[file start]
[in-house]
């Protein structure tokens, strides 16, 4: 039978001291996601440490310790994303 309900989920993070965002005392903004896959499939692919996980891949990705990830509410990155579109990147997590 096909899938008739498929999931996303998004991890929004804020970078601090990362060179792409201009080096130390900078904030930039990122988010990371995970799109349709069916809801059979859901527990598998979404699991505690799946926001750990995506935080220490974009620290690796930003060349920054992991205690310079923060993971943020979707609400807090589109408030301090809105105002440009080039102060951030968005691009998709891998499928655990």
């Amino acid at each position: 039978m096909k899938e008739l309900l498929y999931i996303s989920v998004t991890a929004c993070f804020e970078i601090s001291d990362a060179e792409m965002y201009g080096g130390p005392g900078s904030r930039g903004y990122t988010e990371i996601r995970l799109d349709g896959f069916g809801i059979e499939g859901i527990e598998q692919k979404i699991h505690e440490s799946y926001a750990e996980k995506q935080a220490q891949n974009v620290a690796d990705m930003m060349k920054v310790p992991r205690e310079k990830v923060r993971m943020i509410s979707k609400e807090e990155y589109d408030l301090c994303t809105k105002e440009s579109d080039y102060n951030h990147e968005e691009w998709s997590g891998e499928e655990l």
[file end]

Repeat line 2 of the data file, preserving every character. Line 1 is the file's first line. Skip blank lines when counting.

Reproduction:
């Protein structure tokens, strides 16, 4: 039978001291996601440490310790994303 309900989920993070965002005392903004896959499939692919996980891949990705990830509410990155579109990147997590 096909899938008739498929999931996303998004991890929004804020970078601090990362060179792409201009080096130390900078904030930039990122988010990371995970799109349709069916809801059979859901527990598998979404699991505690799946926001750990995506935080220490974009620290690796930003060349920054992991205690310079923060993971943020979707609400807090589109408030301090809105105002440009080039102060951030968005691009998709891998499928655990």